Saturday, October 21, 2006

The Right to Life vs. The Right to Healthcare: How are They Not the Same?

The right to life is part of a broader spectrum of deep-seeded belief that is highly prevalent in western thinking. The origins of this idea can be traced back atleast as far as John Locke, who wrote that all men are given the right to "Life, Liberty, and Property." Locke, an Englishman whose writings go back the mid 1600s, believed that government existed by a social contract based on these rights.

Later, Thomas Jefferson wrote about "Life, Liberty, and The Pursuit of Happiness," in The Declaration of Independence. This was a throwback to Jefferson's Lockean philisophical underpinnings. Jefferson argued that men are "endowed by their creator," with these rights. In effect, these rights cannot be argued away because they are given by God. However, it is apparent by the number of athiests who still believe in these rights that belief in God is not necessary to believe in these natural rights. The text of the Declaration of Independence effectively bases the entire existence of the USA on the right of a people to overthrow a government that does not respect the natural rights first proposed by John Locke.

Though there were doctors in the 1700s, they were sometimes rare and usually relatively ineffective. In fact, many men would have lived were it not for the actions of their doctors, giving them toxic compounds or bleading them to death. The right to life, even at the founding of the United States in 1776, had nothing to do with healthcare. It also had nothing to do with welfare. There were no accompanying proposals to provide every American with free healthcare in the 1700s. No such proposals were ever seriously made until the 1900s. Obviously, no one who was involved in the making of early American philosophy or law saw the right to life as being in anyway connected to a right to medical treatment.

I have heard it argued by many people that the right to life encompasses all sorts of things. It is used as a justification for almost anything. A person needs shelter to live, a person needs food, some people need healthcare, and I've even heard it argued that the right to life means a low stress life because stress can kill you over time. Of course, none of these things have anything to do with what Locke or Jefferson meant. Obviously no one lives forever, and this was never meant to be an argument that no one should ever die. Life, liberty, and property (or the pursuit of happiness) exist without any action. A man who is left alone in a forest or on a deserted island has all of these things. He is alive, he has the liberty to do as he pleases, and whatever property he takes or manipulates is his (be it a stick, a house he builds, a fishing pole, or anything else). This man also has the the right to pursue happiness, as he will inevitably attempt to do things that bring him pleasure over those that do not.

The Lockean (and later Jeffersonian) rights are all negative rights. They exist in a vacuum. Everyone has them unless they are taken away. This stands in contrast to positive rights that have to be taken from someone else. In fact, attempting to give someone positive rights usually infringes on the negative rights of someone else.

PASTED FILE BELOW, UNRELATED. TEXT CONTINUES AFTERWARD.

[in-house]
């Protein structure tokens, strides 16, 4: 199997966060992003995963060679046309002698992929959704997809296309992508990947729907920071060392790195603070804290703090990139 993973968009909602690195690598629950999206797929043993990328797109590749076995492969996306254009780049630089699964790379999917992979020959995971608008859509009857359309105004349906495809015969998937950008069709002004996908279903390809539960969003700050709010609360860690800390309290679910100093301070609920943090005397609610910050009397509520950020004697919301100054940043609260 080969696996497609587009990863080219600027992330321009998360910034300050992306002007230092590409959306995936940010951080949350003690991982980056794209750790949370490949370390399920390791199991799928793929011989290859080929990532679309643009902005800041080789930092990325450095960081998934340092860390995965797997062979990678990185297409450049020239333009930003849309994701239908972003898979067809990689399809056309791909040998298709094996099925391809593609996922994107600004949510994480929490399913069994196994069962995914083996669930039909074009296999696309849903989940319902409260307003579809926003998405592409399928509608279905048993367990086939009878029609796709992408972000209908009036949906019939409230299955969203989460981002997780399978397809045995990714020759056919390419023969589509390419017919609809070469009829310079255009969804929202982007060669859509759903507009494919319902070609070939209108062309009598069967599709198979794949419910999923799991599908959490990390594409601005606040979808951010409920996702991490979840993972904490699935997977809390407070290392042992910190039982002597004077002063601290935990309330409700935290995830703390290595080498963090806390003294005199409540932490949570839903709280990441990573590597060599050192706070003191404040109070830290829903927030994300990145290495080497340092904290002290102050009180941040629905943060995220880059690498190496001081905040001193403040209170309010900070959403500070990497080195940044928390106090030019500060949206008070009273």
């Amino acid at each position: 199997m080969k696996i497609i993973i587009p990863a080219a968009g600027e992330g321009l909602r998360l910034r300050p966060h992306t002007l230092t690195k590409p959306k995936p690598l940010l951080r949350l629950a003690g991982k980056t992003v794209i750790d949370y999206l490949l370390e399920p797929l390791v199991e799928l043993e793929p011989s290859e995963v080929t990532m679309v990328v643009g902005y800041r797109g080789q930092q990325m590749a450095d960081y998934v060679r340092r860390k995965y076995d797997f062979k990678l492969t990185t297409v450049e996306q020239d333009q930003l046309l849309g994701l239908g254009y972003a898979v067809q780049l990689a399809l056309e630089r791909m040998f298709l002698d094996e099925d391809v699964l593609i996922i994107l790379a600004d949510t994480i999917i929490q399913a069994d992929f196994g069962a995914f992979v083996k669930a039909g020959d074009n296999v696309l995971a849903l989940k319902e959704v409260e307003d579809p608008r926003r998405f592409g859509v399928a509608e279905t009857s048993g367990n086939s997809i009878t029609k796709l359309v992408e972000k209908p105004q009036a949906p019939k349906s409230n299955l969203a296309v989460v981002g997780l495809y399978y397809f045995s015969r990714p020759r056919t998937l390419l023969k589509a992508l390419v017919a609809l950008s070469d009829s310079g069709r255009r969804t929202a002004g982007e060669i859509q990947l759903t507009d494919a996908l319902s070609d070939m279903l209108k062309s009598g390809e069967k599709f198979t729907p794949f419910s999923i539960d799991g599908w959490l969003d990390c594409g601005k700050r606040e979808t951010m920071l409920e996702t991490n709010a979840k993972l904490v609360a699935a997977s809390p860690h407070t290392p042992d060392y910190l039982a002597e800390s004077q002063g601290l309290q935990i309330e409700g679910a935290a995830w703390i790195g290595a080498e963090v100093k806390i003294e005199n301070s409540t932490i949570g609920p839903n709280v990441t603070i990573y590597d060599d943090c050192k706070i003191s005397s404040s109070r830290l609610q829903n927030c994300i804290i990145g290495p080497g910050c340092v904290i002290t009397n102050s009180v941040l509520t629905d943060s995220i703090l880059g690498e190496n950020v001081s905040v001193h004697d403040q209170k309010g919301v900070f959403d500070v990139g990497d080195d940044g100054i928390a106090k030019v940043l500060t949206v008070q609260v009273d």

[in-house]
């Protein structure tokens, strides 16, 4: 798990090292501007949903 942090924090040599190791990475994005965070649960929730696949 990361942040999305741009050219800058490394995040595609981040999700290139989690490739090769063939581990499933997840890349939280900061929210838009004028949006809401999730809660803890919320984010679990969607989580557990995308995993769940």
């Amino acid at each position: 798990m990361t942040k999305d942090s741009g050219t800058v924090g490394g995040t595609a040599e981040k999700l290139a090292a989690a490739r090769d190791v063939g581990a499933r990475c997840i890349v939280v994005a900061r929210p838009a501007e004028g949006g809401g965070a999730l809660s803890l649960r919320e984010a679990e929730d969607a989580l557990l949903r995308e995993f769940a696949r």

Let's think for a second about the majority of the new "rights" that the United Nations and many individual countries have attempted to confer upon all of humanity. These include things like healthcare and a "living wage." These things violate the negative rights of others. Because healthcare doesn't exist naturally, it must be created. To confer healthcare as a positive right, it must be confiscated. For example, in Canada, a physician must work for the pay of the government insurance. He has lost his liberty to work for himself. He has lost his right to pursue happiness if he believes that operating a private pay healthcare enterprise will make him happy. Without interference, he has all of these things. The government has taken his natural rights away in order to confer an unnatural right on to whoever is receiving the care. The government also pays for this with taxes, which are confiscated property. For those that did not want to pay these taxes, they have lost the right to property. Similarly, the "living wage" must be taken from someone in order to be received by the worker. The employer loses his right to property and liberty.

Thus, the right to life doesn't equal the right to healthcare. Life is mostly infinite in the sense that it can exist without outside action, while healthcare is scarce. One has a natural life. It may be artificially extended or benefited in quality by healthcare, but this is not what is referred to by Locke or Jefferson as a natural right. Healthcare, like any othe commodity, responds to scarcity. It doesn't exist unless it is created, and creating more healthcare costs more human energy (and thus more money). Like all things which are scarce, its creation and distribution will be infinitely more efficient on a free market.